Nazia, Maguire Fellow in Dallas

Nazia is a graduate student in medical anthropology in Dedman College of Humanities and Sciences. She was awarded a Maguire and Irby Family Foundation Public Service Fellowship for summer 2014 from the Cary M. Maguire Center for Ethics and Public Responsibility at SMU. She is conducting research with Nexus Recovery in Dallas.

You can’t win if you don’t fight

As I’ve gotten to know the women at Nexus, I’ve learned one very important aspect of what a successful treatment center means. Educational lines, economics, politics, and social (un)acceptability are all washed away when the women of Nexus sit down together in a circle of recovery. Strength, hope, passion, and even regret fill the room as stories unfold and emotions resound. It does not matter if you are an upper-class teen mom from Preston Hollow or a woman from the streets of South Dallas with no life line, no social network. Everyone comes together with one purpose and cause – to live a sober and directed life.

Surely, there are feuds and suspicions that arise, which is natural when living in close quarters with anyone, familiar or strangers. Some do form cliques and are wary of others’ gossip; however, it is uplifting to see the support each woman gives the next. Over and over, I’ve gotten the same response to the question, What is one thing you would tell someone who is unsure of going through treatment?. The response being, You can’t win if you don’t fight. Recovery isn’t something that just happens. You have to make it happen.
The common thread between each of the women who walk in and out of the doors at Nexus is the desire to win and the desire to make a life for their children. Many obstacles lie in the path for success, but despite every knockdown, meltdown, or otherwise, each woman is ready to push harder and harder.

One topic of concern, which comes up in any conversation I have, is the issue of Child Protective Services and prolonged cases. I cannot divulge too much here, but I can say that the role of CPS in the lives of mothers trying to take the next step to a clean and successful life is often detrimental. CPS is a necessity for many situations, but the issue lies with the degree and scope of cases. As an anthropologist, it is second nature for me to delve into the culture and context of any given situation. I have seen that an overwhelming majority, if not all, of the women understand the need for CPS to see what they do at Nexus outside of the half-hour to hour-long meeting they have on occasion. Some caseworkers do not even come to Nexus to see their clients, rather make the client go to their office. It is not only important, but it is crucial for a caseworker to observe and understand the progress these women make not just on their own but also with their children.

Navigating the issues with CPS and other detriments of recovery is an ongoing process that requires in-depth observation and research, which is my next step. I believe Nexus stands as an example of what is right for successful treatment of women and mothers in recovery. However, there needs to be a blend between policy and action that allows for a more holistic approach to recovery.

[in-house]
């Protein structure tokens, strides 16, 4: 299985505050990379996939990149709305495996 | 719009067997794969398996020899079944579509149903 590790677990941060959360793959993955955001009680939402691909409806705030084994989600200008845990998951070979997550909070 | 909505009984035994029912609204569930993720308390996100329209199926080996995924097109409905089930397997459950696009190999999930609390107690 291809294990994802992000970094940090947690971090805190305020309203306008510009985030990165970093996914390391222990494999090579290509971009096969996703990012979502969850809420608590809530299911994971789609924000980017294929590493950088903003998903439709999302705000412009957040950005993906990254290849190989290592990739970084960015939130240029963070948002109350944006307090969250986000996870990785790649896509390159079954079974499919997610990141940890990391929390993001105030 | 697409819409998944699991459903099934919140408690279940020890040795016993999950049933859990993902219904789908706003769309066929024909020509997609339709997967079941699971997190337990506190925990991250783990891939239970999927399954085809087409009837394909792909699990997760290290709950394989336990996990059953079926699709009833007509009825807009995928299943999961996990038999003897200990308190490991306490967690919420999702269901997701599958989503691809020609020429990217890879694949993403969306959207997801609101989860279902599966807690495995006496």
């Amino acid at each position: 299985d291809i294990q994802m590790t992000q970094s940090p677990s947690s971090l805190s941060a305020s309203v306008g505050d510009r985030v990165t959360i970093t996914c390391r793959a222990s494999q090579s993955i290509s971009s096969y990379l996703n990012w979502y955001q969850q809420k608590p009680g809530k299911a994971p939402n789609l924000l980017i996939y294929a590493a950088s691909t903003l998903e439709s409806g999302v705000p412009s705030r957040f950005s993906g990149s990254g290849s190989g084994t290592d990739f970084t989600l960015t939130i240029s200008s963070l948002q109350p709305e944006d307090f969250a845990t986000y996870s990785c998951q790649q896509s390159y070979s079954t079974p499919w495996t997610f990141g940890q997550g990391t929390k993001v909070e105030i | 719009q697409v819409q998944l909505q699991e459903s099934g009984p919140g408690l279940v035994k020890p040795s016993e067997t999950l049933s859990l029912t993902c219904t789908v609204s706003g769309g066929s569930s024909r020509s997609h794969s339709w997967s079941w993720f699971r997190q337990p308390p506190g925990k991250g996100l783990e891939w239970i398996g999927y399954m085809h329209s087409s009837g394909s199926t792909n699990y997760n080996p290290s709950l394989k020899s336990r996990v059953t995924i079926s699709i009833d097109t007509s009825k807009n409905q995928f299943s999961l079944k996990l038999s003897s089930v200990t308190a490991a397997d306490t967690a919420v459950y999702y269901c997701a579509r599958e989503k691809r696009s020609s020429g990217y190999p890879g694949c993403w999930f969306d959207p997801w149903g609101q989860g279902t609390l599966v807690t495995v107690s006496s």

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Gaining new understanding at Nexus

Over the past three weeks, I’ve immersed myself in the bustle and daily life of Nexus Recovery Center. I’ve learned more about the unique population I’m working with than I ever could have reading article upon article in academic journals.

The first day I was there, I felt like a fly on a wall – observing and taking in every moment, every interaction, every movement of body language. However, within a couple hours, the women there were opening up to me like I was a friend. I am working with the women in the pregnant and parenting program, many of whom are my age. Initially, I felt that it would be difficult to connect with these women, but they are just like you and me. They have aspirations and dreams, families they love, friends with whom they share secrets, and a network of support and like-minded individuals. The only difference is they live in this center, which some consider home, while others count down the days until they can leave.

There is a regular schedule that is more or less the same week to week. The routine is wake up, eat breakfast, send the children to daycare, then attend meetings throughout the day, interspersed with lunch duties and cleaning. Once the mothers pick up their children from daycare, the day winds down to dinner, and finally, lights out.

Nexus aims to normalize the family process for these women, who have been pushed to the edges of society because of their disease of addiction. The selfless counselors provide tools for these strong women to learn and utilize once they leave the center, so that they may successfully find work and housing. Unfortunately, the sad truth is that many are back on the streets without social capital or access to housing. State insurance only goes so far for some. This is a truth that I have known but never witnessed; and as I am learning more each day about who these women are and how they may not know if they’ll stay for another day, I am forced to look inside myself and come to terms with why I get to live a cushioned life while others do not.

As I continue my time conversing with the women and gaining a greater understanding of what it means to be a woman in recovery and to raise a family, I hope to bring justice to the many voices that have not been heard. It has only been a couple weeks into this fellowship, but I already feel the women have impacted me in a spiritual and lasting way.

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